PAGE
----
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ERC

BIRTH Report Summary

Project ID: 640557
Funded under: H2020-EU.1.1.

Periodic Reporting for period 1 - BIRTH (Births, mothers and babies: prehistoric fertility in the Balkans between 10000 – 5000 BC)

Reporting period: 2015-10-01 to 2016-10-31

Summary of the context and overall objectives of the project

BIRTH project incorporates a holistic approach in understanding fertility and skeletal, nutritive and cultural factors influencing birth rates in the period between 10000 and 5000. cal BC in the Central Balkans.
The main objectives of the BIRTH project are:
1. To establish the number of pregnancies prehistoric mothers had, the size of their pelvises and the size of babies.
2. To determine the ways in which Neolithic changes in dietary practices influenced food quality and the duration of breastfeeding.
3. To establish the chronology of Neolithic Demographic Transition in the Balkans.
4. To understand the attitudes towards pregnancy, birthing and babies in prehistory.
BIRTH project has 4 work packages: BIOLOGY OF FERTILITY, PREHISTORIC MACRO AND MICRONUTRIENTS, PALEODEMOGRAPHY, and CULTURE AND FERTILITY.
The project investigates human and animal skeletal evidence, plant remains and archaeological artefacts from about 300 Mesolithic and Neolithic sites in Serbia. In addition to eight researchers, the project has numerous collaborators, and has established collaborations with over twenty museums and scientific institutions in Serbia, Germany, France, England, Macedonia, and Croatia.

All current knowledge on population size in prehistory is indirect, i.e. it is based on the analysis of the density of archaeological remains, operating under assumption that a greater number of finds implies the presence of a greater number of people. BIRTH will provide first direct biological indicators on the number of pregnancies and determine whether Neolithic mothers actually bore more children in comparison to Palaeolithic ones. We will establish at what age women got pregnant for the first and last time, i.e. whether the Neolithic saw a change in the duration of the reproductive period. Also, we will determine how long the interval between pregnancies was.
Even though the pelvic shape and the size of baby’s head are very important for the successful birth, scientists have paid little attention to these problems up to date, with the exception of individual Palaeolithic human remains. BIRTH will investigate whether the new sedentary lifestyle in the Neolithic, accompanied by changes in diet and physical activities, also lead to changes in the human skeleton that could have had a positive effect on pregnancy and birthing success.
Even though diet and its nutritive and micronutritive potential are extremely important for growth, development, and fertility, our present knowledge on Neolithic dietary changes is mostly based on indirect evidence, and very few analysis were done on skeletons themselves. The analyses on plant and animal remains from archaeological sites definitely signal the emergence of new foodstuffs; however the extent and nature of this dietary change and its effects on human health are still far from understood. BIRTH will determine at what point milk and cereals became a part of human diet, and what were the consequences of these changes on human health and fertility, as well as what kind of weaning food was used and whether Neolithic mothers breastfed their babies for shorter periods of time. Even though the range of prehistoric foodstuffs available to and consumed by prehistoric people is fairly known, the nutritive potential of these foodstuffs, the intake of certain microelements and potential changes in element intake during the Neolithic were not taken into account.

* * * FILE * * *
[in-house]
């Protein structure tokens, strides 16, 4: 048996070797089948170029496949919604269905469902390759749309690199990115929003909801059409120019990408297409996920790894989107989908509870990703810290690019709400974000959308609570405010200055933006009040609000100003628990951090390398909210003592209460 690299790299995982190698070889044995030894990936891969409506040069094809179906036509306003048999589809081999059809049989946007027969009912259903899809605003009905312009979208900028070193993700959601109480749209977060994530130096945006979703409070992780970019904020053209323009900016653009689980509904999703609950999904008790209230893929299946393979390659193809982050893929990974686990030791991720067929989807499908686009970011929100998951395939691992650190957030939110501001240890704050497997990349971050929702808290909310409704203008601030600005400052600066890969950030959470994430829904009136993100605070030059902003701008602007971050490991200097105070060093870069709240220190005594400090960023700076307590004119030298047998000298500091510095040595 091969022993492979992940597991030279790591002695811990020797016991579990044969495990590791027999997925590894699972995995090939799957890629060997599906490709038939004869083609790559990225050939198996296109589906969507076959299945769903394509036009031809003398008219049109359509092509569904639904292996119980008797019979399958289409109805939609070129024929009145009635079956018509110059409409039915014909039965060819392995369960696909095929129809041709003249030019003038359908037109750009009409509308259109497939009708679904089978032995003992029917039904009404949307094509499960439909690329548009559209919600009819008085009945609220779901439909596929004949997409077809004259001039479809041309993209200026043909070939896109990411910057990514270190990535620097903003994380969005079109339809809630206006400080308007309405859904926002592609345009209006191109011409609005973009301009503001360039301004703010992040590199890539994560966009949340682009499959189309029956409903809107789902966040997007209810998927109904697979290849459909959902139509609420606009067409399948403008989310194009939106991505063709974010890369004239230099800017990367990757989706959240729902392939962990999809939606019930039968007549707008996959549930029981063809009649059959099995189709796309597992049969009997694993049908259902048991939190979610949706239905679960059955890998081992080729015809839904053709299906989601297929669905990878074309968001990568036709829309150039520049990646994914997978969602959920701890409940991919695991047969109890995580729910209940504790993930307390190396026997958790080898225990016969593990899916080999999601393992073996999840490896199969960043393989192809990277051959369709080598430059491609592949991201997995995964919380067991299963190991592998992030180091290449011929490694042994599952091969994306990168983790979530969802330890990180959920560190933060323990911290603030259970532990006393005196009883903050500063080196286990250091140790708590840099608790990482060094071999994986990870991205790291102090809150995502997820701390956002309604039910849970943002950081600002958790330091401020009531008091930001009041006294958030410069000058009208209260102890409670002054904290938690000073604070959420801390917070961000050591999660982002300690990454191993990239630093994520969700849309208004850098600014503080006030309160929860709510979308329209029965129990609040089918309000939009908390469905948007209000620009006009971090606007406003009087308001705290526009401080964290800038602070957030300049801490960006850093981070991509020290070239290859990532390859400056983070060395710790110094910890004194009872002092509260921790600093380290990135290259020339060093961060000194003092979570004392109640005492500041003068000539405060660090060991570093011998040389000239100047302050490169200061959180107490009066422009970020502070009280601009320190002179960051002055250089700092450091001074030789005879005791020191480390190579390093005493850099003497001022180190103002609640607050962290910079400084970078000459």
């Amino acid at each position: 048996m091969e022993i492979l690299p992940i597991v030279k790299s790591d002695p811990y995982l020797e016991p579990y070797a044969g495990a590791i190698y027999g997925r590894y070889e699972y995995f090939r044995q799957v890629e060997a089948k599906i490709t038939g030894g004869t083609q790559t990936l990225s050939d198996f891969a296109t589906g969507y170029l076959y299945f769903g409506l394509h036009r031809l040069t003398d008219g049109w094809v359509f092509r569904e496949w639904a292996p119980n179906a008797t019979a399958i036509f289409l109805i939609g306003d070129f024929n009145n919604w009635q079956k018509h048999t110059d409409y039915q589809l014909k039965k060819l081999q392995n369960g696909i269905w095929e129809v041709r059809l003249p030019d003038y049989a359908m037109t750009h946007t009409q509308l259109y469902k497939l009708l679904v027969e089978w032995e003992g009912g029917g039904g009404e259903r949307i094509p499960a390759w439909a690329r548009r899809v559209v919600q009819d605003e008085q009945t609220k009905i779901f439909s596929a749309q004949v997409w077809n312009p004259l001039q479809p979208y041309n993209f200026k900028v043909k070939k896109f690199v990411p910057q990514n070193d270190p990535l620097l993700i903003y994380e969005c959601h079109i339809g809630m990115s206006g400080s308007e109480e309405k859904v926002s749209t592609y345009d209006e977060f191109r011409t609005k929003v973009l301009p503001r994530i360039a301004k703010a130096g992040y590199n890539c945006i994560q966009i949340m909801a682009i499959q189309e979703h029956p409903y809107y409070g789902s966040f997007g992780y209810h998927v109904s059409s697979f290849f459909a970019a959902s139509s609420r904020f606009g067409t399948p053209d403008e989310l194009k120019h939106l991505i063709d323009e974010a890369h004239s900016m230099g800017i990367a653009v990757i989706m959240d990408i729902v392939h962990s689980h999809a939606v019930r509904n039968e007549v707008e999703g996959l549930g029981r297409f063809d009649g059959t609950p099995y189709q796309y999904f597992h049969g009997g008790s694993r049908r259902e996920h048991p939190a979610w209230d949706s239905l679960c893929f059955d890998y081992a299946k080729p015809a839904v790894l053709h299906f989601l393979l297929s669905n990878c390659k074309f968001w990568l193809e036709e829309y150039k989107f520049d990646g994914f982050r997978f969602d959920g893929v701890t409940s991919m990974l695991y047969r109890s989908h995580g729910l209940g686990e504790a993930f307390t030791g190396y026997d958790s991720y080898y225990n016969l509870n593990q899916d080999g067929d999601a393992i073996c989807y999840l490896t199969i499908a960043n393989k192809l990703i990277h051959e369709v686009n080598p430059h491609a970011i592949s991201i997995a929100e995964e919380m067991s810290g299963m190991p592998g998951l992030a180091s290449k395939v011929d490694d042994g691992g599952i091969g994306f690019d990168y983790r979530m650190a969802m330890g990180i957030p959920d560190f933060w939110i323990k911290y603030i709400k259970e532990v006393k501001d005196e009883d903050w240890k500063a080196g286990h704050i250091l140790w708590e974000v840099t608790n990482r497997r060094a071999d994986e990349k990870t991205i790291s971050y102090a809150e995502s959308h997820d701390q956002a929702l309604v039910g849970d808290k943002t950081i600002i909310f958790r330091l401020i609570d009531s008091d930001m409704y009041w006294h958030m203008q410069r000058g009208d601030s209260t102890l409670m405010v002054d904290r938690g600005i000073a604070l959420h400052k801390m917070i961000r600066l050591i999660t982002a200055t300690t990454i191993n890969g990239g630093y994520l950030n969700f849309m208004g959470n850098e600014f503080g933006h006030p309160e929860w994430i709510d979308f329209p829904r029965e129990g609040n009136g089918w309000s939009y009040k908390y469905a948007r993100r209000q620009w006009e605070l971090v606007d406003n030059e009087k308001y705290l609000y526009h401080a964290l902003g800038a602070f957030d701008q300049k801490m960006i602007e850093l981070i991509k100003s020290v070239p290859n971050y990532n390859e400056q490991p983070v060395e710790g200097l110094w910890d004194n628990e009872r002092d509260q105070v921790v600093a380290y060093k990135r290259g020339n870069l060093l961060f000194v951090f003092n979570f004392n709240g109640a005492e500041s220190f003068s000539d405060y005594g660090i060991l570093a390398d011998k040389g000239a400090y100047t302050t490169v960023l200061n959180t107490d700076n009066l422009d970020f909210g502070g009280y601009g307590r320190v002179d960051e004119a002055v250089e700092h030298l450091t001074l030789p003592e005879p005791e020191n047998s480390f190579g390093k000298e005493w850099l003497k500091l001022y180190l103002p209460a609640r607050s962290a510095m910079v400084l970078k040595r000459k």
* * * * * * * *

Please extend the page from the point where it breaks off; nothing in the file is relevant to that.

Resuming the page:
BIRTH will assess the nutritive and micronutritive potential of prehistoric diet, and the presence of elements vital for growth, development, and fertility in human skeletal remains.
How: We will collect data on all foodstuffs available and used by humans between 10000 and 5000 cal BC, and determine their nutritive and micronutritive potential. We will use mass spectrometry to analyze certain elements (Iron, Zinc and Calcium) in human teeth, in order to determine potential diachronic changes in the presence of these elements caused by changes in the diet.

Work performed from the beginning of the project to the end of the period covered by the report and main results achieved so far

The main aim of the StG ERC BIRTH project is to investigate the key biological and cultural mechanisms affecting fertility increase during Neolithic and throughout the first 13 months we have already made important discoveries regarding prehistoric fertility. BIRTH provided the first biological evidences about the number of pregnancies of prehistoric mothers, indirect evidences for appearance of new food for prehistoric babies and indications for the beginning of human sedentism earlier than it previously thought. BIRTH team was very active in scientific research, development of international and national scientific collaboration, promoting the ERC to the scientific community in the region, and in promoting the project to the wider public.
BIRTH discovered indirect evidence that new type of food for prehistoric babies appeared with Neolithic. Since approximately 8000 years ago, thousands of bone spoons appeared throughout the whole Neolithic world. Our assumption that with those spoons prehistoric people fed their babies is confirmed by microscopic investigation which showed bite marks of deciduous teeth on each of 30 analyzed artefacts. Spoons indicate appearance of a new type of gruel for babies, and if so, that new weaning practice could provide shorter lactation for mothers which probably influenced the fertility.
BIRTH provided the first direct biological evidence about the number of pregnancies of prehistoric mothers. We have collected 190 teeth from people who lived between 10000 and 5000 BC which represents a tremendous collection of preserved dental material from one of the most important periods in human evolution when, for the first time, fertility increase had happened. Preliminary results present the first biological evidence for the increase of the number of babies with Neolithic in the history of science.